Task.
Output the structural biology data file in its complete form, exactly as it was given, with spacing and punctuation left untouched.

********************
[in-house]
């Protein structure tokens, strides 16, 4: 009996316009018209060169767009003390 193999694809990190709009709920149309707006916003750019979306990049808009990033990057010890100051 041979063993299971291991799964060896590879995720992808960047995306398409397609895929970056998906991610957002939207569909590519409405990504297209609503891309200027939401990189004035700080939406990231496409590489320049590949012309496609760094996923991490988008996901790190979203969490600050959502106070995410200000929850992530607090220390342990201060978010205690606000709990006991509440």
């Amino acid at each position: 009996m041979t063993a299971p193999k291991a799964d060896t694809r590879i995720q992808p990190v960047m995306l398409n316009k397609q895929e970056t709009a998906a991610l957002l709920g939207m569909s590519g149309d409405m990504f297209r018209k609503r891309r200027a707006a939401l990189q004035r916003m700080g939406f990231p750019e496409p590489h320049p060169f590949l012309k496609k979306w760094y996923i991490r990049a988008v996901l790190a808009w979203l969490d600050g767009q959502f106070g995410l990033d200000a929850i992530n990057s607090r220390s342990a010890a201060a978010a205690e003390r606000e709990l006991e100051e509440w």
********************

[in-house]
């Protein structure tokens, strides 16, 4: 009996316009018209060169767009003390 193999694809990190709009709920149309707006916003750019979306990049808009990033990057010890100051 041979063993299971291991799964060896590879995720992808960047995306398409397609895929970056998906991610957002939207569909590519409405990504297209609503891309200027939401990189004035700080939406990231496409590489320049590949012309496609760094996923991490988008996901790190979203969490600050959502106070995410200000929850992530607090220390342990201060978010205690606000709990006991509440």
């Amino acid at each position: 009996m041979t063993a299971p193999k291991a799964d060896t694809r590879i995720q992808p990190v960047m995306l398409n316009k397609q895929e970056t709009a998906a991610l957002l709920g939207m569909s590519g149309d409405m990504f297209r018209k609503r891309r200027a707006a939401l990189q004035r916003m700080g939406f990231p750019e496409p590489h320049p060169f590949l012309k496609k979306w760094y996923i991490r990049a988008v996901l790190a808009w979203l969490d600050g767009q959502f106070g995410l990033d200000a929850i992530n990057s607090r220390s342990a010890a201060a978010a205690e003390r606000e709990l006991e100051e509440w």